About the artist
The artist is considered one of the pioneering artists of performance art. He has been working in Dublin since 1974, which has had an influence on his work. His career began in the 1970s with what he termed “Sculptures in Motion”. Using rough-hewn wood and clay, he built a tower sculpture in public for 14 days (“Red Wedge. A 4′ Square
Stacked and Wedged Tower”, 1978). In doing so, he expanded the understanding of sculpture to include the activity of making itself. The focus was on the contact of the body with space, materials and time. Rolfe’s early performative works – without the term “performance” already having entered the discourse – were deepened in the 1980s with regard to the media of sound, video and photography. In parallel, Rolfe began to develop political and activist works: In powerful images and performances (e.g. “The Rope That Binds Us Makes Them Free”, 1983), he addressed the Irish Civil War (The Troubles), colonial oppression or even his own identity conflict as a British artist in Ireland – debates that have not lost their relevance to this day. At the latest since the release of his album “Lament”, 1992, on Peter Gabriel’s music label “Real World Records”, Rolfe is also known as a musician and producer.
Rolling Stones Magazine named “Lament” “one of the best world music albums of all-time”. The versatile artist is currently working on new sound works and his album “Island Stories” is recently re-released by All City Records/Bandcamp.
In recent decades, the artist has increasingly portrayed the vulnerability of human beings and the fragility of life itself in what he calls “works made live”. A small bonsai tree is on fire in the artist’s hands. The works often show Rolfe in contact with raw materials such as colour pigments, milk or even elements such as earth, water and fire. Performance art itself always remains central to his multimedia work: The finite, spatially situated body in exchange with the textures of the world. “I’ve been shown in many museums and retrospectives, but, in recent years, I am performing outside, returning to first principles, putting my body and self into the work, live and present. Why do this? Some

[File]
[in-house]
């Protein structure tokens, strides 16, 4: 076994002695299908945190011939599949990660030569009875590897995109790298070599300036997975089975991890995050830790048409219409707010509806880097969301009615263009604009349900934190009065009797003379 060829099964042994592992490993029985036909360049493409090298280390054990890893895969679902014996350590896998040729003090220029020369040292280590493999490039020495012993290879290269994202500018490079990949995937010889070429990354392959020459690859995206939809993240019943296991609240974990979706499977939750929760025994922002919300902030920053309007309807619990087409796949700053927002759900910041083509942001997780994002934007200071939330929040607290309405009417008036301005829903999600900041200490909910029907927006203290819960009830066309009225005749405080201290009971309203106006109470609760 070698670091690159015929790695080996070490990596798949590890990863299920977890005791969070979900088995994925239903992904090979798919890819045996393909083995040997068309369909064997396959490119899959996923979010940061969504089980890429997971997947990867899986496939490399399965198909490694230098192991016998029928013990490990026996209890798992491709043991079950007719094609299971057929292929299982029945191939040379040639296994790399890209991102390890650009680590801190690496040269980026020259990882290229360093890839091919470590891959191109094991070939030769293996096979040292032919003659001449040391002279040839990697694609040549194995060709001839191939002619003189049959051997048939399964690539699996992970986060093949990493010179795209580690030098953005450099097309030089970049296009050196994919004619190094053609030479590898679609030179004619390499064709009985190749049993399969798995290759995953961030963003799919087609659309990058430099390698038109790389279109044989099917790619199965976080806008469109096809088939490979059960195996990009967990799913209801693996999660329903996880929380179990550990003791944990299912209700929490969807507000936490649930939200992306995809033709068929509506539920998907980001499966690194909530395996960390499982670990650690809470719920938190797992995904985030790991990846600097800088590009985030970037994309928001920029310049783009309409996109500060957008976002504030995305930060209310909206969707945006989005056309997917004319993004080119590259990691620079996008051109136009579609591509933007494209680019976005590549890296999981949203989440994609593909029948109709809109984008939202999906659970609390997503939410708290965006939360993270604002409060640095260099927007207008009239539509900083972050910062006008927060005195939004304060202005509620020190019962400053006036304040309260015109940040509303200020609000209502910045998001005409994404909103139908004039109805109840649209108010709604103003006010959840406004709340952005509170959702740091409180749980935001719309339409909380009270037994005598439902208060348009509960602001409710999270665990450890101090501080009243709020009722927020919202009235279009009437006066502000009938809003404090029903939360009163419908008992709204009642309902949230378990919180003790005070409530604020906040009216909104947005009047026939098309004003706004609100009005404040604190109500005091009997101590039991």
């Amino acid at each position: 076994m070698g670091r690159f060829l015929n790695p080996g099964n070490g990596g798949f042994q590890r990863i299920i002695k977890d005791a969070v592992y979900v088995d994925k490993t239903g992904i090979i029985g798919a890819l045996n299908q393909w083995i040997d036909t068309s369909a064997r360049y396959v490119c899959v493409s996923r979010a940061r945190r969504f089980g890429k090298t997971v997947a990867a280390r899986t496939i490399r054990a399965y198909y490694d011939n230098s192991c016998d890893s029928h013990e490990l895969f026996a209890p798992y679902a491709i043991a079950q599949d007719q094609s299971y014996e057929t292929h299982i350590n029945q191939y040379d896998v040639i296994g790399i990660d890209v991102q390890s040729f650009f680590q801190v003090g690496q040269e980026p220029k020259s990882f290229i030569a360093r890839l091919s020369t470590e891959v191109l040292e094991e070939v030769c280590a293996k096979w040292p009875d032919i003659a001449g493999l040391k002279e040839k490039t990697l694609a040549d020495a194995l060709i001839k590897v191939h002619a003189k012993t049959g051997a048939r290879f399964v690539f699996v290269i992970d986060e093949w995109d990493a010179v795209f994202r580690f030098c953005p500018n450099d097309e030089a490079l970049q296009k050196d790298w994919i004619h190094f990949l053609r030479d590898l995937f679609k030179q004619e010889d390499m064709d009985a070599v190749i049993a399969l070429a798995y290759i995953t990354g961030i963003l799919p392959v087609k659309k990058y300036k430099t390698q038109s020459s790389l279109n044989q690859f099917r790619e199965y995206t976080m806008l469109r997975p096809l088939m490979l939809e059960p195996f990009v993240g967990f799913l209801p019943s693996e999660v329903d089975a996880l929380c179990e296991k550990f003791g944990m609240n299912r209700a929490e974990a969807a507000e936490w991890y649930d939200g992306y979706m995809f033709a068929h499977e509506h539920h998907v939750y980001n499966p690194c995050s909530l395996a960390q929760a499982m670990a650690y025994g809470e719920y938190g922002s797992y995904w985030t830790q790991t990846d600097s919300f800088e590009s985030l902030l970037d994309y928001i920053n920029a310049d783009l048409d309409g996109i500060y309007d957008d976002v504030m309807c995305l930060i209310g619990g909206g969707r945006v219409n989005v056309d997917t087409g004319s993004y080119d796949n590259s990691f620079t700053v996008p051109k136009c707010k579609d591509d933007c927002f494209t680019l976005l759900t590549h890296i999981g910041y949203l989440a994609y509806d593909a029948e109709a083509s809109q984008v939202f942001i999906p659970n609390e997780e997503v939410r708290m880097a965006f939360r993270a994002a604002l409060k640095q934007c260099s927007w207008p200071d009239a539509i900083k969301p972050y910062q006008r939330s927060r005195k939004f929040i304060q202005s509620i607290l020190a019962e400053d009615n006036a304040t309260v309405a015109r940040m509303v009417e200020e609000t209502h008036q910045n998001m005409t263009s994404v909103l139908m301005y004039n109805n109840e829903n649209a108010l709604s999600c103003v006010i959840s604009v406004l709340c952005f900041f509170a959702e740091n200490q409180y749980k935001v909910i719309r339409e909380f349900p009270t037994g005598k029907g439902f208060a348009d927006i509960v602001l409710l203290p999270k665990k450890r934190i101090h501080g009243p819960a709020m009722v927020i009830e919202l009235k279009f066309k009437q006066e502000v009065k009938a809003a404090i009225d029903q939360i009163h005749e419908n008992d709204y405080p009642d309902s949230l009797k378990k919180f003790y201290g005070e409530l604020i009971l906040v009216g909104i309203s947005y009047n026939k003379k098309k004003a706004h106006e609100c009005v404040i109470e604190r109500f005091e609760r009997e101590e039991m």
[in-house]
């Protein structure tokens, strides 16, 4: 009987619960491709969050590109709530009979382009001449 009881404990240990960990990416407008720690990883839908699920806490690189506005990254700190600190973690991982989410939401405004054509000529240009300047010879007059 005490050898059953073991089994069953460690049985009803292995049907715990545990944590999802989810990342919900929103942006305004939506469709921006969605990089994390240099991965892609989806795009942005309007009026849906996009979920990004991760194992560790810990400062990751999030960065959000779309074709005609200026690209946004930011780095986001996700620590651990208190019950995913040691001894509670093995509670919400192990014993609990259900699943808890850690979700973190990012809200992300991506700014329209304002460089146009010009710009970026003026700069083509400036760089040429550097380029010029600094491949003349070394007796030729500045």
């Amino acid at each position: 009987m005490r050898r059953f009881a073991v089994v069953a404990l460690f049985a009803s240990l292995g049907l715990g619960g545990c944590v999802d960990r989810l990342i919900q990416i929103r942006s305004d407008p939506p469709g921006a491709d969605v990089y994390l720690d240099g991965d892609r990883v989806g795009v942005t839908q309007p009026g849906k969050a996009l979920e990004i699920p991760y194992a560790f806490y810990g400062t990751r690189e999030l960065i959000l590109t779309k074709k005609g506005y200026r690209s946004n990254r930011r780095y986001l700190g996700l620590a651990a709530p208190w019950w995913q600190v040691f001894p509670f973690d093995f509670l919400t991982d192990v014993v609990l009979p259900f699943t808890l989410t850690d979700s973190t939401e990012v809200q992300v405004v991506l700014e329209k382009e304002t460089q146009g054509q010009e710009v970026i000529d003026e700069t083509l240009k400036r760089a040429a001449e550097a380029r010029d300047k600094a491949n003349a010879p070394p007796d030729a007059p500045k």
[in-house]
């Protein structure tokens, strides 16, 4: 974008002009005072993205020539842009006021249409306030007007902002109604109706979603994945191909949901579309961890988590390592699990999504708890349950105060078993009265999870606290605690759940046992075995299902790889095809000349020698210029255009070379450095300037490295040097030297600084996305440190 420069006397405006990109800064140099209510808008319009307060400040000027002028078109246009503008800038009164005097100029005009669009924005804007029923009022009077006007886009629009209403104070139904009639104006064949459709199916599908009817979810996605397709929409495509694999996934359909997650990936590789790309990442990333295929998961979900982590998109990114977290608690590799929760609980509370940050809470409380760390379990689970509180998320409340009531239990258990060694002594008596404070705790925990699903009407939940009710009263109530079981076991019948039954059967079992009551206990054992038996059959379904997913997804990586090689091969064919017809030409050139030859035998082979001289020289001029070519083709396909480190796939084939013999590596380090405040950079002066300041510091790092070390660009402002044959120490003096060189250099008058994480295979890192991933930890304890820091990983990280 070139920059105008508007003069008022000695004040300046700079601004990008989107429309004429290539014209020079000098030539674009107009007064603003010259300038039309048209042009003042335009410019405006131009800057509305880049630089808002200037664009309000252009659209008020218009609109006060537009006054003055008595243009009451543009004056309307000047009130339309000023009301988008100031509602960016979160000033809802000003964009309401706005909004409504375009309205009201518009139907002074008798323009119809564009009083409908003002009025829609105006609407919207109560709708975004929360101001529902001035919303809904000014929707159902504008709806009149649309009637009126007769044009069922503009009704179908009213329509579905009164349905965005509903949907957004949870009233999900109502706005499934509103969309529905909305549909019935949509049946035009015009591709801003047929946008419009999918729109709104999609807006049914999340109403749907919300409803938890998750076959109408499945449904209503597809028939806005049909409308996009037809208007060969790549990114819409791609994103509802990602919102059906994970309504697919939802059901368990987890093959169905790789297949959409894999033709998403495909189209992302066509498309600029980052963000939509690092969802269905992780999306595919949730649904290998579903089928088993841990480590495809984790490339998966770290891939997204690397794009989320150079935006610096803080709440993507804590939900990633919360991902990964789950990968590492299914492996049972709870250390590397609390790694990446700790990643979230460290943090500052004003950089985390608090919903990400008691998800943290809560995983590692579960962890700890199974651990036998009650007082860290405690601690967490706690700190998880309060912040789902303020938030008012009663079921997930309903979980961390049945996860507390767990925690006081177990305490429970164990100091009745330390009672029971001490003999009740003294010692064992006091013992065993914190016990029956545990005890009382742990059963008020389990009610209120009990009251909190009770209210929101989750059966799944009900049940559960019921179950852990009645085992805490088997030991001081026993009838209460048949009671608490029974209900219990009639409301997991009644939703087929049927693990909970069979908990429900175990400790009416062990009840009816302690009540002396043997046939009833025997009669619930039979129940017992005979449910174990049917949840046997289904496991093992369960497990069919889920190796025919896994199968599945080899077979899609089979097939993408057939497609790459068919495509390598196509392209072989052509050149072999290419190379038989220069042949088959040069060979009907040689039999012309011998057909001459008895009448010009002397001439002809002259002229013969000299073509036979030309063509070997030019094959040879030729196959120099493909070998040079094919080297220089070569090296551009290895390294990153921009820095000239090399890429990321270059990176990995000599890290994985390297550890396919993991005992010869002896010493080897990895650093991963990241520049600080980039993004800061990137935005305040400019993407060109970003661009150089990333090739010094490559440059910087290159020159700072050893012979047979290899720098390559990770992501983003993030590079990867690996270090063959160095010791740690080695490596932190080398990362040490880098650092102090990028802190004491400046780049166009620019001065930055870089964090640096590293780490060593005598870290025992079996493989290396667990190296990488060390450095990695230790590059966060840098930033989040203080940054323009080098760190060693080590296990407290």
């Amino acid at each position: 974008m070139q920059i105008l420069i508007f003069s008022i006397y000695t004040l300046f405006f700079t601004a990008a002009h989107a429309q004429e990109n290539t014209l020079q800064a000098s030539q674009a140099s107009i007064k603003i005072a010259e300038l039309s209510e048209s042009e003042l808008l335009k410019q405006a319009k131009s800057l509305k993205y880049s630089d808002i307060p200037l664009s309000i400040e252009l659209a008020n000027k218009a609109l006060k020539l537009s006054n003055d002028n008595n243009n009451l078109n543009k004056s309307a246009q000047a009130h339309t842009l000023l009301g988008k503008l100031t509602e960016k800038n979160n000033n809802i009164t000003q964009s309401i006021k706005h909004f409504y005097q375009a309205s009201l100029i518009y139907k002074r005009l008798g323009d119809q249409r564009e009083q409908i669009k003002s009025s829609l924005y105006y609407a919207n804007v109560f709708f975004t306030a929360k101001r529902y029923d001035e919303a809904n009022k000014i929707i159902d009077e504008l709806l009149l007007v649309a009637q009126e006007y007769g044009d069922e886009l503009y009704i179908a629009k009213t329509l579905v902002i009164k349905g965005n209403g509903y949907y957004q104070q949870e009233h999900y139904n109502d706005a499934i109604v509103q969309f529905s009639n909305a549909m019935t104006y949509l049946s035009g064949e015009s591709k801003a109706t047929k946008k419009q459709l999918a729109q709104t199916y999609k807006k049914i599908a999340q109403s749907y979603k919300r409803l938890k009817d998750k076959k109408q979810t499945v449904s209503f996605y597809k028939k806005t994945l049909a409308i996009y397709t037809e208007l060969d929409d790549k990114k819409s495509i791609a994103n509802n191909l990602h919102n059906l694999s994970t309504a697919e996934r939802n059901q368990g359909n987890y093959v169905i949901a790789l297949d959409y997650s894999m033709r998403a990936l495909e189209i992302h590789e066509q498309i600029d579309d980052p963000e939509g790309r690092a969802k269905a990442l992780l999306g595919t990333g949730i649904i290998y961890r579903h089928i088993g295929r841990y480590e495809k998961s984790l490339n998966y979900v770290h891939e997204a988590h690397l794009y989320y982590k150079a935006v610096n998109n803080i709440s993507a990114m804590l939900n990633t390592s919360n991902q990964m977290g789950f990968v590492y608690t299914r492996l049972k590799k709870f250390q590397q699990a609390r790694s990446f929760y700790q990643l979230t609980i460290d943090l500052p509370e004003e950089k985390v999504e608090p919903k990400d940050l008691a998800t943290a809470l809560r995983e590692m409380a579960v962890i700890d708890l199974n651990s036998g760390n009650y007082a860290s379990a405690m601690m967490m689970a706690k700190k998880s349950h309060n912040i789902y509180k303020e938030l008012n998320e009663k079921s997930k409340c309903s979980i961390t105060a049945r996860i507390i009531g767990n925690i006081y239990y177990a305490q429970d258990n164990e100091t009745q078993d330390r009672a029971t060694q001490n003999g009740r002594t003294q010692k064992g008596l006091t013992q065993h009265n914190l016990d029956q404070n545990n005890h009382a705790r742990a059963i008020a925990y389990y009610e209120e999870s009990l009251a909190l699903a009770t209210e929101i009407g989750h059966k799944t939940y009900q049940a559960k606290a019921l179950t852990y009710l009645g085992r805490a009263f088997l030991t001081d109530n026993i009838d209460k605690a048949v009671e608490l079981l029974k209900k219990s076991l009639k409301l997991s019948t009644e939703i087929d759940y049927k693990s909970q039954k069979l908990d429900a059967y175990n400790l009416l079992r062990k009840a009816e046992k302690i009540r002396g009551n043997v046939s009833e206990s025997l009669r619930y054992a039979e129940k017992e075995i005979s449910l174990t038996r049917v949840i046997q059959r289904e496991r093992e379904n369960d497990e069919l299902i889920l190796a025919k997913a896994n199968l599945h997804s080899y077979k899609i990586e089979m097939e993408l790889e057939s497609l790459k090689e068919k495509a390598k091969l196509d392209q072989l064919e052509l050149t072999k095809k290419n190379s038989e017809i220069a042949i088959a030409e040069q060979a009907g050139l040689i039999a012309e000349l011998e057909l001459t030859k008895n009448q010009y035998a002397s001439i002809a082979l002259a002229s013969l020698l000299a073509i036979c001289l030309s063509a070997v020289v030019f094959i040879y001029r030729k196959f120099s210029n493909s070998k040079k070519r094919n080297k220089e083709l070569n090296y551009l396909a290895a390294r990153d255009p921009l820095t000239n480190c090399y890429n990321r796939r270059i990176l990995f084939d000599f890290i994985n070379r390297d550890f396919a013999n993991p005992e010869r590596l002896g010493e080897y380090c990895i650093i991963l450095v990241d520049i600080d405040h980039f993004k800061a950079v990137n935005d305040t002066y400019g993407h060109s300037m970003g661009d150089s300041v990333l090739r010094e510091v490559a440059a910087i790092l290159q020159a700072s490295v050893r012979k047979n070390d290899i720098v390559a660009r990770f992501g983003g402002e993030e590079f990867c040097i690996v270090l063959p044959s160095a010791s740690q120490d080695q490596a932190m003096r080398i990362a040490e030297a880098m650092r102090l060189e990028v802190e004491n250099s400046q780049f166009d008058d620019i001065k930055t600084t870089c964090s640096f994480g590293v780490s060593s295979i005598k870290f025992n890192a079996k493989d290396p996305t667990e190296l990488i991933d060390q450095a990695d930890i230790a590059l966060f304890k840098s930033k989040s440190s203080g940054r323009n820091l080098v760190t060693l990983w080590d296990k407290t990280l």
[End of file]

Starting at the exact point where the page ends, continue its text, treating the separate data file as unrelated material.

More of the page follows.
ground rules for myself to share: be direct, don’t rely on habit, stay fresh, live firsthand, always make work about something”, says Nigel Rolfe.
Major retrospectives of Nigel Rolfe’s work have been shown at the Irish Museum of Modern Art in Dublin, the Musée d’Art Moderne de la Ville de Paris and in 2018 in the Red Brick Museum in Beijing He has been part of the São Paulo, Busan, Venice and Gwangju Biennials and has been widely represented in international solo and group exhibitions. Rolfe has been a professor at the Royal College of Art in London and a lecturer at many universities in the USA and Europe and Asia, as well as a visiting professor at Yale University.